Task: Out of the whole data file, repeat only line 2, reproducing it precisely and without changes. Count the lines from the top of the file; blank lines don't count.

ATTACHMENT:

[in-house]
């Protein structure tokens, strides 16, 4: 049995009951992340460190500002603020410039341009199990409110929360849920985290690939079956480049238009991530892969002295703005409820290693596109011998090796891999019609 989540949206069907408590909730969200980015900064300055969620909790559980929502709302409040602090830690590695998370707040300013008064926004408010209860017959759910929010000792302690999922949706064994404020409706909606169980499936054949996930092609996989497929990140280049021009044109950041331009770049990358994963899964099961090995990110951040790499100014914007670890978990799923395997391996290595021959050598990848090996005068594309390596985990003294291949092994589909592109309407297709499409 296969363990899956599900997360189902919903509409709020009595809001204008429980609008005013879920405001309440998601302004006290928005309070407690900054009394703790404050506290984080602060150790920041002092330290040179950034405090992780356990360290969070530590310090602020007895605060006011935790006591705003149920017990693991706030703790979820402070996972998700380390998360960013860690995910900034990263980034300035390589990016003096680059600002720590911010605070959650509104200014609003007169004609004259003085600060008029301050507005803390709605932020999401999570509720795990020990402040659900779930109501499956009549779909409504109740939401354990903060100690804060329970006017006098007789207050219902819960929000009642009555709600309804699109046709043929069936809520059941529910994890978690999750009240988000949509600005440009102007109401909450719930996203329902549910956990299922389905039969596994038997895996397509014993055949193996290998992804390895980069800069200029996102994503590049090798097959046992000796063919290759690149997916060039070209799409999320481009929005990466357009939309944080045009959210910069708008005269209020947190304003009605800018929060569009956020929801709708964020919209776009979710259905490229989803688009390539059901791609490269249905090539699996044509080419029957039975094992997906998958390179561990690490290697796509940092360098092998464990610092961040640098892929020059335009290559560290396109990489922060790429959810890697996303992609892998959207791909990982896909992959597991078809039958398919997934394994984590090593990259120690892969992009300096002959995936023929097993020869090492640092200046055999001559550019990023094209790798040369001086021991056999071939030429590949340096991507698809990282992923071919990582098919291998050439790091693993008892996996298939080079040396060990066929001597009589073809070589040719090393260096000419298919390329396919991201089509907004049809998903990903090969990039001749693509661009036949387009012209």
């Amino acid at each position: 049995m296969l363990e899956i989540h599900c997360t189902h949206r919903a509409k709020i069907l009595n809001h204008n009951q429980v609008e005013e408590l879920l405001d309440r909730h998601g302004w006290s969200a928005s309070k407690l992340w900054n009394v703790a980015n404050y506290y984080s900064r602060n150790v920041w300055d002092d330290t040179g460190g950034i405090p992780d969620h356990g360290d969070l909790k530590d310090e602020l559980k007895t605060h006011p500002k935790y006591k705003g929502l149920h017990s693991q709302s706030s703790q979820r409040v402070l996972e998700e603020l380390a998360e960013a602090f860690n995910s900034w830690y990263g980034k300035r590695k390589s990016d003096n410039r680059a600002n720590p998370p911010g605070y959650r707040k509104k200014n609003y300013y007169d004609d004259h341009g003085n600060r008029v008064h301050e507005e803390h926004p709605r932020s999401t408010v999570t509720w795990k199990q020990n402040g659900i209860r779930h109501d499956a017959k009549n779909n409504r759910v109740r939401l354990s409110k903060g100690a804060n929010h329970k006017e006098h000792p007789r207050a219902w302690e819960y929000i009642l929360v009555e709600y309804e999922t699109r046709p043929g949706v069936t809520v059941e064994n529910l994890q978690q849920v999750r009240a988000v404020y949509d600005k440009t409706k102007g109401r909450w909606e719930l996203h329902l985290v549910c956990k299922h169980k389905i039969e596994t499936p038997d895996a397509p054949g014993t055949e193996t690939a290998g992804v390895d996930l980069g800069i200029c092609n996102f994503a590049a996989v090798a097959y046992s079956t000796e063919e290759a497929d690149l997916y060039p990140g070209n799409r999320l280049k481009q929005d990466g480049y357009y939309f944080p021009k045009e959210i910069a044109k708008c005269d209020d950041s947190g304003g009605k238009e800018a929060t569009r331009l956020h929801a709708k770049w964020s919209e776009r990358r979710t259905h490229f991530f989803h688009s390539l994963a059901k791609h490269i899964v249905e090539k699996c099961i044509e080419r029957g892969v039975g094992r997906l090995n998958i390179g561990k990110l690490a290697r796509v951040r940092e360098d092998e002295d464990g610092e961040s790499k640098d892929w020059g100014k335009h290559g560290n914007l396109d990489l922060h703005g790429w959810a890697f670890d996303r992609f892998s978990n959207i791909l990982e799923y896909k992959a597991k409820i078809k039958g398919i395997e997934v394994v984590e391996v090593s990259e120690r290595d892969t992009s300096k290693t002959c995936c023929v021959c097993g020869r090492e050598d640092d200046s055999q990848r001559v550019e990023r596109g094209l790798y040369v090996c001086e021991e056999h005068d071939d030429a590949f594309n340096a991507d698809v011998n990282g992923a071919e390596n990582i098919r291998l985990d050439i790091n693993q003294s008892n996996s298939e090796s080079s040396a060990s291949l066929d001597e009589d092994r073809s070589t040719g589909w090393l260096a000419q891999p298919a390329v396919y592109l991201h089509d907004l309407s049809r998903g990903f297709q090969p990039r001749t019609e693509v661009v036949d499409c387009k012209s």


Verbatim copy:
């Protein structure tokens, strides 16, 4: 049995009951992340460190500002603020410039341009199990409110929360849920985290690939079956480049238009991530892969002295703005409820290693596109011998090796891999019609 989540949206069907408590909730969200980015900064300055969620909790559980929502709302409040602090830690590695998370707040300013008064926004408010209860017959759910929010000792302690999922949706064994404020409706909606169980499936054949996930092609996989497929990140280049021009044109950041331009770049990358994963899964099961090995990110951040790499100014914007670890978990799923395997391996290595021959050598990848090996005068594309390596985990003294291949092994589909592109309407297709499409 296969363990899956599900997360189902919903509409709020009595809001204008429980609008005013879920405001309440998601302004006290928005309070407690900054009394703790404050506290984080602060150790920041002092330290040179950034405090992780356990360290969070530590310090602020007895605060006011935790006591705003149920017990693991706030703790979820402070996972998700380390998360960013860690995910900034990263980034300035390589990016003096680059600002720590911010605070959650509104200014609003007169004609004259003085600060008029301050507005803390709605932020999401999570509720795990020990402040659900779930109501499956009549779909409504109740939401354990903060100690804060329970006017006098007789207050219902819960929000009642009555709600309804699109046709043929069936809520059941529910994890978690999750009240988000949509600005440009102007109401909450719930996203329902549910956990299922389905039969596994038997895996397509014993055949193996290998992804390895980069800069200029996102994503590049090798097959046992000796063919290759690149997916060039070209799409999320481009929005990466357009939309944080045009959210910069708008005269209020947190304003009605800018929060569009956020929801709708964020919209776009979710259905490229989803688009390539059901791609490269249905090539699996044509080419029957039975094992997906998958390179561990690490290697796509940092360098092998464990610092961040640098892929020059335009290559560290396109990489922060790429959810890697996303992609892998959207791909990982896909992959597991078809039958398919997934394994984590090593990259120690892969992009300096002959995936023929097993020869090492640092200046055999001559550019990023094209790798040369001086021991056999071939030429590949340096991507698809990282992923071919990582098919291998050439790091693993008892996996298939080079040396060990066929001597009589073809070589040719090393260096000419298919390329396919991201089509907004049809998903990903090969990039001749693509661009036949387009012209």